After you freeze your child’s credit and you’ve contacted the proper authorities, keep an eye on your child’s credit history or employ a credit monitoring service. If you notice any activity on the credit report, you'll need to take action again.
How to prevent child identity theft
Resolving problems that stem from your child’s identity theft can be frustrating and complex. If someone steals your child’s PII, it may be impossible to get that data out of the hands of cybercriminals. The best way to protect against identity theft is to be proactive and put measures in place to prevent it. Identity theft insurance is available, but there also are other actions you can take.
The best preventative measure is to educate your child about the dangers of identity theft. Make sure they understand how to use the internet responsibly and protect their private data. This will not only safeguard them as a child but also prepare them for dealing with scams as an adult.
Be sure to keep your child’s sensitive information in a secure location. Store any documents with PII in a protected place with limited access, such as a lockbox or safe. Be picky about which accounts and services you let your child sign up for, and do not give out your child’s SSN unless necessary.
Installing digital security programs that protect against hacks and malware can help secure your child’s identity. Erase all PII from old digital devices before you throw them out to ensure your child’s data won’t fall into the wrong hands.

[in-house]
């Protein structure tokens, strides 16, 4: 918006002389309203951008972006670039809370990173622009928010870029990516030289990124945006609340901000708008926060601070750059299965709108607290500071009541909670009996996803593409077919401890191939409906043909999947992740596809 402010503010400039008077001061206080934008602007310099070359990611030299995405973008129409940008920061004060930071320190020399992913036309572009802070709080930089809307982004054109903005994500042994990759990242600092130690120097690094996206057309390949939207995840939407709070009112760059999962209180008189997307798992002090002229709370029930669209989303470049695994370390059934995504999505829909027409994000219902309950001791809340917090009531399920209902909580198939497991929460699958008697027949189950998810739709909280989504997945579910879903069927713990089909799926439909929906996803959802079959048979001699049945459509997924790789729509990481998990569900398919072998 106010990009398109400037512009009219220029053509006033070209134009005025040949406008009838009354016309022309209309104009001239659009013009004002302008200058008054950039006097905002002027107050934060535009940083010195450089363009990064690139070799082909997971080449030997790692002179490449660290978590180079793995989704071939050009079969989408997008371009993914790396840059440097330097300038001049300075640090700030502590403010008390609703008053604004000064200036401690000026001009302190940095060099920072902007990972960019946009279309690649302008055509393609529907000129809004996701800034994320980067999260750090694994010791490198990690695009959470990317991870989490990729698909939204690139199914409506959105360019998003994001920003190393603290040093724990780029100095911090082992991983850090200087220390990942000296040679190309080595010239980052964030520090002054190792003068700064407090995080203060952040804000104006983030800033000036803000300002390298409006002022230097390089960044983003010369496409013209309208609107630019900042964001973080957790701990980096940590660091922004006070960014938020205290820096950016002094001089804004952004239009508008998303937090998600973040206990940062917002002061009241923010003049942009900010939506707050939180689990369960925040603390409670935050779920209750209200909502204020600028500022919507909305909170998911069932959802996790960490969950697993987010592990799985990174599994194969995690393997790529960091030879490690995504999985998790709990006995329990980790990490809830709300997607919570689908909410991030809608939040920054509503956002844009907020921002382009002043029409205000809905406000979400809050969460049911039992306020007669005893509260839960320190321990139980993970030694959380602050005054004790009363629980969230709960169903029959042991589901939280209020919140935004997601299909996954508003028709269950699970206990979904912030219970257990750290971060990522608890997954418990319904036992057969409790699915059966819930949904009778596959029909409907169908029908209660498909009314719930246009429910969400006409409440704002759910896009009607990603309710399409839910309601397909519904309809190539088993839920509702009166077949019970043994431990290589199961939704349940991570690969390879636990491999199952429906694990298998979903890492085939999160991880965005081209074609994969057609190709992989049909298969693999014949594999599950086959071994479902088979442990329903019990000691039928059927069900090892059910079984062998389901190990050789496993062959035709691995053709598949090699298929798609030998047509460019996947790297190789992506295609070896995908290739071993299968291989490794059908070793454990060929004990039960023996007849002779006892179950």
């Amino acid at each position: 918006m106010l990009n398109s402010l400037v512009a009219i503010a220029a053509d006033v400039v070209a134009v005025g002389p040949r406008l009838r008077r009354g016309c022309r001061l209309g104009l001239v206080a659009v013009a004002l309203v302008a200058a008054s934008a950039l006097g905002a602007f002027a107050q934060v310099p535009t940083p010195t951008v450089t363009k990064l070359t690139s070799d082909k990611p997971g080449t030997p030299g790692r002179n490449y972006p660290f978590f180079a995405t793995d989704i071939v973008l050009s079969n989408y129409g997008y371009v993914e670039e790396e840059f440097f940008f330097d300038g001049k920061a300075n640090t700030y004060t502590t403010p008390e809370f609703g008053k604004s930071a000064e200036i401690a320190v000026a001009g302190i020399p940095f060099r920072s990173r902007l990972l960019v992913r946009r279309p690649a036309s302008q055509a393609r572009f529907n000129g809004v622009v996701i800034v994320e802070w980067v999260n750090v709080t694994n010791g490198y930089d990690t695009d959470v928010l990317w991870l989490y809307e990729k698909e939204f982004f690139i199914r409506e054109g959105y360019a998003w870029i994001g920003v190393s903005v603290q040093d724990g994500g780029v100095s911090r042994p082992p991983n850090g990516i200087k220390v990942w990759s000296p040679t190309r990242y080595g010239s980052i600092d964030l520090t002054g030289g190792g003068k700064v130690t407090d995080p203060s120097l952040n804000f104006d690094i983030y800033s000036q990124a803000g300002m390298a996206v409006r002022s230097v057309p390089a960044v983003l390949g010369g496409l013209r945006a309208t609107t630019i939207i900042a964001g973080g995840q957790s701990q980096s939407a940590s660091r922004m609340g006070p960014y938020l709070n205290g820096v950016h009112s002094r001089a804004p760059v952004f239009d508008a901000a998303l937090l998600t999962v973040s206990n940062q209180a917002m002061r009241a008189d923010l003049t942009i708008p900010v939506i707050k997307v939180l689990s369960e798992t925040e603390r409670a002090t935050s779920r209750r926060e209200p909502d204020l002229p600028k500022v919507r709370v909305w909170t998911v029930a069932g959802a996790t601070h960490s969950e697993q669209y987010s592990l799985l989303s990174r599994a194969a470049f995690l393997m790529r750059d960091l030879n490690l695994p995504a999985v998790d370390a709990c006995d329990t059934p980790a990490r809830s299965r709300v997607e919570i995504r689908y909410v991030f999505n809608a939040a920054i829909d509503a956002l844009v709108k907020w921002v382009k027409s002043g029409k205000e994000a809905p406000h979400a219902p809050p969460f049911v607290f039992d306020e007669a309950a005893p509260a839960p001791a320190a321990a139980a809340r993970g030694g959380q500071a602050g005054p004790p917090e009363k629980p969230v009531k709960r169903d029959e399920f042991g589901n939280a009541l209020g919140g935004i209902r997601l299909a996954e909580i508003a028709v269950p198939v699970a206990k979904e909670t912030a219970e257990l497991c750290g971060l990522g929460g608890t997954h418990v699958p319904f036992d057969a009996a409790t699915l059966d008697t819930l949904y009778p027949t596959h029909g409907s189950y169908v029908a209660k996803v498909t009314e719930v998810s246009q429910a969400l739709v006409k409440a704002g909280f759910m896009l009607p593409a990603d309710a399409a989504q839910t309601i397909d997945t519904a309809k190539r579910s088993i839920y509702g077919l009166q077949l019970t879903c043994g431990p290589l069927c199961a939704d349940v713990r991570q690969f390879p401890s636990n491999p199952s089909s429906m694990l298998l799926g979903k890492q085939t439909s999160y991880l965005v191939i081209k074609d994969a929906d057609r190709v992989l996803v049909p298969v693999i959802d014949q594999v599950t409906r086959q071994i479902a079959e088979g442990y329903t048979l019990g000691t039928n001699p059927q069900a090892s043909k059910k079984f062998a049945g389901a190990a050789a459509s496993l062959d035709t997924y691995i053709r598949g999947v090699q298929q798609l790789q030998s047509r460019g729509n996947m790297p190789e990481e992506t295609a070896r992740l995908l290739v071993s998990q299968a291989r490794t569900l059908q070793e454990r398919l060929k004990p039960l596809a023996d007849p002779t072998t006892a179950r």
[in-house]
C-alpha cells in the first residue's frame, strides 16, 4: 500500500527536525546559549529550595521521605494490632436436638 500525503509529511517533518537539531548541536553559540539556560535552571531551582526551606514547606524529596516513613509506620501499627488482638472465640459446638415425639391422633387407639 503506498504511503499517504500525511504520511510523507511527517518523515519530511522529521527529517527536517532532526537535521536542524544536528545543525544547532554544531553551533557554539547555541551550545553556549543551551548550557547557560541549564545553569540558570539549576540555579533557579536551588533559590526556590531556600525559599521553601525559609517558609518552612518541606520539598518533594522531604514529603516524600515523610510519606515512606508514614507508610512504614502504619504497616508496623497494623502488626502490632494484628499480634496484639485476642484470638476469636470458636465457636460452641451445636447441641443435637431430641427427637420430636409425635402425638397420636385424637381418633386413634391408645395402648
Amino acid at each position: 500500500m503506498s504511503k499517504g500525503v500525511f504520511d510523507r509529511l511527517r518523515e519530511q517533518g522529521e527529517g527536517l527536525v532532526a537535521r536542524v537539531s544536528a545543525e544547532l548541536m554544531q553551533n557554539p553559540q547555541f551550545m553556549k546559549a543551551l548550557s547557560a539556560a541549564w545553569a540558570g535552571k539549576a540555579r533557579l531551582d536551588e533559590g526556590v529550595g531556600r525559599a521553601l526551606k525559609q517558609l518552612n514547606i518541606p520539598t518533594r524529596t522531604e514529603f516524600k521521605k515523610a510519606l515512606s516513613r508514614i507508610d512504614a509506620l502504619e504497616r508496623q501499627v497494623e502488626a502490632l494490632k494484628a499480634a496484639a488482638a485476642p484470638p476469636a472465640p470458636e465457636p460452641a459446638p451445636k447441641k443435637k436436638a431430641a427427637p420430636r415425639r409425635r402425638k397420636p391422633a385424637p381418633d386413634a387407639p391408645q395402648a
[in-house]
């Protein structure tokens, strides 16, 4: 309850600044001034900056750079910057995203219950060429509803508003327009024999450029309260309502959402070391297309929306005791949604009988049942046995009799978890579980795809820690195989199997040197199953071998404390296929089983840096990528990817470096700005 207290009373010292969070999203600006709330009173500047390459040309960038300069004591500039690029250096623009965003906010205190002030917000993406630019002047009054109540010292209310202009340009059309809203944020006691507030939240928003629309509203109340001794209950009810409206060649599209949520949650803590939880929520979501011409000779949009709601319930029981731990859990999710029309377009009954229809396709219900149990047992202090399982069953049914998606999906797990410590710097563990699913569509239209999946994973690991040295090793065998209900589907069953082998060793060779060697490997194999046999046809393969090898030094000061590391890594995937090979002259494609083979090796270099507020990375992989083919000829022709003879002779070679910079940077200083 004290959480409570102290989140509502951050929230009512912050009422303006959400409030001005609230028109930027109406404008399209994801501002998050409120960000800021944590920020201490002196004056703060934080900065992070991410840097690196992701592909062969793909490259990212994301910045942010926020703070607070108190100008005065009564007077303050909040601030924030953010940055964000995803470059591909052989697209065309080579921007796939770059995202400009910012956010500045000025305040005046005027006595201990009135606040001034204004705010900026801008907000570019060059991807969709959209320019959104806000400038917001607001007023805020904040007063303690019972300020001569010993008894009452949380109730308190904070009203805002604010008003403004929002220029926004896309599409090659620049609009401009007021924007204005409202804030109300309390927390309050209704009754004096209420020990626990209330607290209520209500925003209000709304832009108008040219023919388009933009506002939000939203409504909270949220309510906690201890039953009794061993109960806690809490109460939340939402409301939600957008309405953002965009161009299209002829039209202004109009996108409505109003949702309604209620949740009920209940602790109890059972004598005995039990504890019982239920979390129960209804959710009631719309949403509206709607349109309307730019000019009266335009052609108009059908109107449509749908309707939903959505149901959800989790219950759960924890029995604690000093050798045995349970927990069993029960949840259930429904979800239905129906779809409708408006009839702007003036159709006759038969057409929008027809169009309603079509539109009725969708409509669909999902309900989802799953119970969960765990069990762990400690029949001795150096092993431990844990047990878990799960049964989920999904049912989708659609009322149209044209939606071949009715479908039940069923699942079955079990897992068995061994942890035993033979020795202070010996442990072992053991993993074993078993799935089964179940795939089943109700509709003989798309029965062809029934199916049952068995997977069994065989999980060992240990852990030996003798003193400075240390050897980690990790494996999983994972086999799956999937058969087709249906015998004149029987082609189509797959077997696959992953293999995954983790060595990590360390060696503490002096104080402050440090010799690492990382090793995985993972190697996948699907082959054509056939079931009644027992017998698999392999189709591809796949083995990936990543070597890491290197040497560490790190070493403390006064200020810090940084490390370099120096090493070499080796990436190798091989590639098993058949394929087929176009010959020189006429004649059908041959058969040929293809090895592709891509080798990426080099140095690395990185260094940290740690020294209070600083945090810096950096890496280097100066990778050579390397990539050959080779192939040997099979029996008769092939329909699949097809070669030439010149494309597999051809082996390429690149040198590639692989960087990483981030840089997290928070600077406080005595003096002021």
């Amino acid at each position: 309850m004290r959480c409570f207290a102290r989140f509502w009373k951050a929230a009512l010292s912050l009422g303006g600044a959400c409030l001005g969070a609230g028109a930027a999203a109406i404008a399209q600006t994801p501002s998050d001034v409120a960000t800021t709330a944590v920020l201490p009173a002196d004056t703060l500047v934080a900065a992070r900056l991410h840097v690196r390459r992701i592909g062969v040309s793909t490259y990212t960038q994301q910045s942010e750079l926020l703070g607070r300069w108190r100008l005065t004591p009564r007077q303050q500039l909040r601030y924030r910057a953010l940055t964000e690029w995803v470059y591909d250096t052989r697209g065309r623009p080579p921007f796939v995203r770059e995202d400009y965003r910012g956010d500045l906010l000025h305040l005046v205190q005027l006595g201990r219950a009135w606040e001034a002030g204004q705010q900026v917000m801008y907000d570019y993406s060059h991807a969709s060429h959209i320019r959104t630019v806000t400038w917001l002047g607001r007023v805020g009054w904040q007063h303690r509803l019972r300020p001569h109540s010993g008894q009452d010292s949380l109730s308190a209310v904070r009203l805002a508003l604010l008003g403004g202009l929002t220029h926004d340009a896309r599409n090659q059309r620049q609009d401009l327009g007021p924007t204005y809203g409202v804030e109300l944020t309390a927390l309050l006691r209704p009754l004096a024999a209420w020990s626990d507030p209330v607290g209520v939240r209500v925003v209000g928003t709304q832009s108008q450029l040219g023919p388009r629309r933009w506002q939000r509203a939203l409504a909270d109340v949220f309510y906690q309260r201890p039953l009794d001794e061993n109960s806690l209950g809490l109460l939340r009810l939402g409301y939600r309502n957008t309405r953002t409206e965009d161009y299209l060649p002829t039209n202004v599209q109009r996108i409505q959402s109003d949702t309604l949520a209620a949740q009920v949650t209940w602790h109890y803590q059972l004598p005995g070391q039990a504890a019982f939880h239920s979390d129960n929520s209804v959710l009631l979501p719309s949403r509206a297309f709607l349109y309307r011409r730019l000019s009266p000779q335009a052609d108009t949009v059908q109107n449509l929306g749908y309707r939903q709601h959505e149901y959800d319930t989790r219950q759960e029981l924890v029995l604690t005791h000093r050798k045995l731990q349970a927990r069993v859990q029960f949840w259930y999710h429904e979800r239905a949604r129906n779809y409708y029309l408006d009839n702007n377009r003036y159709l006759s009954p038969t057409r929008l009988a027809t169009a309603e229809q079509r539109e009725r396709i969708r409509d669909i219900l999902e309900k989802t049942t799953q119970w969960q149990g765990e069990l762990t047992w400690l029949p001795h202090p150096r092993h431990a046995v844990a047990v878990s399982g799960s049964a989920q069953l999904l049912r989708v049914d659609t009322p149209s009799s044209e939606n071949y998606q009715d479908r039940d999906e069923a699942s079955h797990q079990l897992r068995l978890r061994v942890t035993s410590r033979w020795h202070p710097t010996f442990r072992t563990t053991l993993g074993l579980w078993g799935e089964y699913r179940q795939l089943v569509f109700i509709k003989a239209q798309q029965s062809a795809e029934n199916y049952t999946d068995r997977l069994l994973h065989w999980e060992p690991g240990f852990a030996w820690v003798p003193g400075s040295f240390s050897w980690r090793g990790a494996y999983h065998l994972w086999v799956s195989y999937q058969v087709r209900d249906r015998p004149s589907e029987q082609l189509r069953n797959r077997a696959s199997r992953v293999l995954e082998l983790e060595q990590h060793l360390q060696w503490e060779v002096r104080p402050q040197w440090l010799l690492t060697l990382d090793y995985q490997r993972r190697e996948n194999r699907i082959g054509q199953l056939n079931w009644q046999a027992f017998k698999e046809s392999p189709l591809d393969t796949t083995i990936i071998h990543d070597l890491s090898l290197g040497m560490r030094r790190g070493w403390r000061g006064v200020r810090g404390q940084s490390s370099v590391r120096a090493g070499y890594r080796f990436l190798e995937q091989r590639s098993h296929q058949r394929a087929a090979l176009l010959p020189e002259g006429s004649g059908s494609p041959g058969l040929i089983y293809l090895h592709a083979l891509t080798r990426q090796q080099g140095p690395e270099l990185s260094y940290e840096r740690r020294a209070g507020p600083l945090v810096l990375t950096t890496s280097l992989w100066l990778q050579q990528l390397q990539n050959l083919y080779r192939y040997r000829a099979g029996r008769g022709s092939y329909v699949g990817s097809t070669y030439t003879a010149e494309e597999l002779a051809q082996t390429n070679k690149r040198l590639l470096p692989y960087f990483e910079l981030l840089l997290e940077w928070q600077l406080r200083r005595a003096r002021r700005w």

To catch child identity theft quickly, monitor your child’s credit and social security number or subscribe to one of the best identity theft protection services. Identity theft protection services keep an eye on your credit history, personal information and the internet to alert you of any suspicious activity. Many services offer subscriptions for individuals or whole families. Employing an identity theft protection service is an excellent way to passively protect your child from identity theft.
How many children fall victim to identity theft each year?
Identity theft is a widespread problem. The FTC’s Consumer Sentinel Network received over 5.7 million reports of identity theft, fraud and other consumer protection concerns in 2021. Twenty-five percent of reports were for identity theft.
Javelin Strategy’s Child Identity Fraud Study reported that identity theft affected one out of every 50 children in 2021 and costs families in the U.S. almost $1 billion each year. These child identity theft statistics show how serious the problem is. Staying alert and monitoring your child's credit report is a great way to avoid this hassle.
Keep your child protected from identity theft
It may seem like identity theft won't happen to your child, but unfortunately, it's becoming increasingly common. Taking appropriate steps to protect against identity theft is essential in the digital information age. You can protect your child's financial future by employing preventative measures, monitoring your child's credit report, knowing the signs of identity theft and acting quickly when problems arise.